August 23, 2022
ORFA Certified Aquatic Technicians (CAT) understand the benefit of reducing contamination before it enters the pump room. Removing visible debris and trapping microscopic particles at the source has a high return on operational investment as water balancing and chemistry becomes more manageable. Properly treated water that is pumped through veins of the pool circulation system is key to a quality swimming experience. Only by having an operational plan that matches bather load can this be achieved.
Aquatic professionals will immediately refer to the requirement of Ontario Regulation 565: Public Pools as the required water filtration and treatment goal. Although an important part of aquatic facility operations, it is often used as an artificial target to measure frontline, supervisory, or administrative efficiency. My observation and commentary is that meeting the requirements of the regulation places the operation at the lowest point of compliance and safety. It provides little to no buffer for extreme operational issues that may occur without warning and result in an increase of health risk, pool contamination, equipment damage and/or facility closure.
The flexibility of the regulation specifically to the required designated pool operator as outlined in section 6, creates an opportunity for interpretation by the pool owner. Consider the following excerpt:
Operation 6. (1) Every owner of a public pool or public spa shall designate an operator. O. Reg. 494/17, s. 5. (2) Every operator shall be trained in public pool and public spa operation and maintenance, filtration systems, water chemistry and all relevant safety and emergency procedures. O. Reg. 494/17, s. 5.
At first read this excerpt appears straight forward - but in reality it is not!
Nowhere in the regulation does it suggest that the operator actually work in the pool. It would seem reasonable, but it is not defined. A Manager or Department head could appoint themselves to this responsibility, which then forces Public Health officials to directly communicate with their office.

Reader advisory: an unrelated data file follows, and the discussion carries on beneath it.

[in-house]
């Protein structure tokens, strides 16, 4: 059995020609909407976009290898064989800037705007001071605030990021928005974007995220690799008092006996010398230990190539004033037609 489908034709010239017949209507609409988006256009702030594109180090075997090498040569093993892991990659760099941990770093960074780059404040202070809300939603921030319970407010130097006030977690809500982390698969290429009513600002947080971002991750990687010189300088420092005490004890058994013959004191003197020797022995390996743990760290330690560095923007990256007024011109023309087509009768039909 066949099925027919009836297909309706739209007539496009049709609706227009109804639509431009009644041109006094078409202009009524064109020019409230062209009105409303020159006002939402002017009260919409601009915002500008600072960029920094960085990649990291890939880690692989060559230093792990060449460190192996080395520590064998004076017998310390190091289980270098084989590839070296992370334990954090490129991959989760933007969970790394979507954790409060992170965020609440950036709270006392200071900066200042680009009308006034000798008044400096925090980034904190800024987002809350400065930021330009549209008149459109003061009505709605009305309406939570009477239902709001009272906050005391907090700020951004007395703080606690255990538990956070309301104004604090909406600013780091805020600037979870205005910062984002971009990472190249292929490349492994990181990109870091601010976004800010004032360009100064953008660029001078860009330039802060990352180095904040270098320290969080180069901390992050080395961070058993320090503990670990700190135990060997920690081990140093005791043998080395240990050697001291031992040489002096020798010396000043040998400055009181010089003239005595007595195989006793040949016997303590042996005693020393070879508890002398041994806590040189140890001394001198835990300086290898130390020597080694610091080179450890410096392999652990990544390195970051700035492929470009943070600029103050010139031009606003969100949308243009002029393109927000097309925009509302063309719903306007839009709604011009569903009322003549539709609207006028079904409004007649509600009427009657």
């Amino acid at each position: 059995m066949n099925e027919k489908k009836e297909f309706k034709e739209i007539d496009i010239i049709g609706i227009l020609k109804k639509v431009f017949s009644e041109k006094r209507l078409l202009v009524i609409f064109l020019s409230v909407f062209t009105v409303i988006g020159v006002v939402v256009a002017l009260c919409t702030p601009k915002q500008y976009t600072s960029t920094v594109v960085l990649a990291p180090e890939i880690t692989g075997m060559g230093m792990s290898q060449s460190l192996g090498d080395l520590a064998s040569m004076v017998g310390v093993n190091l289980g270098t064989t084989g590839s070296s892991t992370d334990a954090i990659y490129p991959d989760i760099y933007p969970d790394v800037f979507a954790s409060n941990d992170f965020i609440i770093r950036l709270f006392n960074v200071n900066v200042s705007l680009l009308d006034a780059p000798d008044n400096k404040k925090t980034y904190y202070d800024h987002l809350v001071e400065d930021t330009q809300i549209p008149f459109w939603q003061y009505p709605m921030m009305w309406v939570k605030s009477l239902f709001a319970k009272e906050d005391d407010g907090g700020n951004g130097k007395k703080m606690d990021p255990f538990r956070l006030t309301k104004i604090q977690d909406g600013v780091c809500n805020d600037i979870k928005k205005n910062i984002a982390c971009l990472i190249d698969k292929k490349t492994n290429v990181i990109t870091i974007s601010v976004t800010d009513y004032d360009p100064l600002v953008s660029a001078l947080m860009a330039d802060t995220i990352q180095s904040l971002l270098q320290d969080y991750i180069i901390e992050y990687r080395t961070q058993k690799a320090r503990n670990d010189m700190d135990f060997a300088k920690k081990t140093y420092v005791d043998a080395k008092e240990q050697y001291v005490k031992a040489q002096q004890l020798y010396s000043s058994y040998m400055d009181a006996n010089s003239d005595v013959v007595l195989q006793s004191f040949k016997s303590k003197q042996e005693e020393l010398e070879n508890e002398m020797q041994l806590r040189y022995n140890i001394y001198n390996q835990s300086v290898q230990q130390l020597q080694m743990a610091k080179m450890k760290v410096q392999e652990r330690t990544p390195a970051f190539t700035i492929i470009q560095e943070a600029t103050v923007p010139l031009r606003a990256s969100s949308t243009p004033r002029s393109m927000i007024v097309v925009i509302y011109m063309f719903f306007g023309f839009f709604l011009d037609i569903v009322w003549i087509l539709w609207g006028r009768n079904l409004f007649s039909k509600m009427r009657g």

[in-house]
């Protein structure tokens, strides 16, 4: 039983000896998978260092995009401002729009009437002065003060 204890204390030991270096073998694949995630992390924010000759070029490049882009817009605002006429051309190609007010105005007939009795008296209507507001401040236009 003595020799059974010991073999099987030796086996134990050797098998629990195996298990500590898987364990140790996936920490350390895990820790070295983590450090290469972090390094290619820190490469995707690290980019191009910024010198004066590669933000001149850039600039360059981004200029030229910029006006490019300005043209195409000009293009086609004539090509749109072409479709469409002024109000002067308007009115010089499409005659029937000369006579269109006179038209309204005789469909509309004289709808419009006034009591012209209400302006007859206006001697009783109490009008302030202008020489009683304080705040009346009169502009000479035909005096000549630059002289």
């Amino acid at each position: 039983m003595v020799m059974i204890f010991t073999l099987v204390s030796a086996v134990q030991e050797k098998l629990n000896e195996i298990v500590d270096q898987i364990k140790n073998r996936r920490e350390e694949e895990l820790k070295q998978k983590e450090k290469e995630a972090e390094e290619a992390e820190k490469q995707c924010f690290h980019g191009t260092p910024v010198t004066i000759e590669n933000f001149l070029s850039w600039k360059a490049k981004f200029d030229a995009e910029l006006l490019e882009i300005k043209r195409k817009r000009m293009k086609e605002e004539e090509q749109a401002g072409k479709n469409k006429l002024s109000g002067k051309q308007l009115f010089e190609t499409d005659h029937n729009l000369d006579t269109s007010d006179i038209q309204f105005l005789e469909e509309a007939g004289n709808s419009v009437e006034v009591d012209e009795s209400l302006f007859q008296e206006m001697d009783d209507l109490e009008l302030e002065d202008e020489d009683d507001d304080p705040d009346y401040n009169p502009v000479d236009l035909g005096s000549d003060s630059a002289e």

The next requirement to be met is that the “operator shall be trained in public pool and public spa operation and maintenance, filtration systems, water chemistry and all relevant safety and emergency procedures”.
Successfully completing an introductory Certified Pool Operator course generates a certificate that meets the minimum requirement and hopefully the instructor has supplemented course material with Ontario specific legislation, will only ever be called into question should an incident or accident occur.
Aquatic professionals are most likely shaking their heads in disbelief that such statements would ever be spoken out loud. Fair enough, but consider how many pools are operated every day without properly trained technicians. The certified person works days and goes home when the facility is reaching full bather load, turning the operation over to a frontline staff member who may have other multiple duties and responsibilities.
To close these gaps, the ORFA recommends that the “designated operator” have and maintain a minimum Certified Aquatic Technician (CAT) professional designation that is supported with HVAC, maintenance planning ability, advanced health and safety and asset management training. The ORFA further recommends that the aquatic operation have a minimum CAT available for every scheduled operational hour that has users present to support the designated operator.
Comments and/or Questions may be directed to Terry Piche, CRFP, CIT and Technical Director, Ontario Recreation Facilities Association
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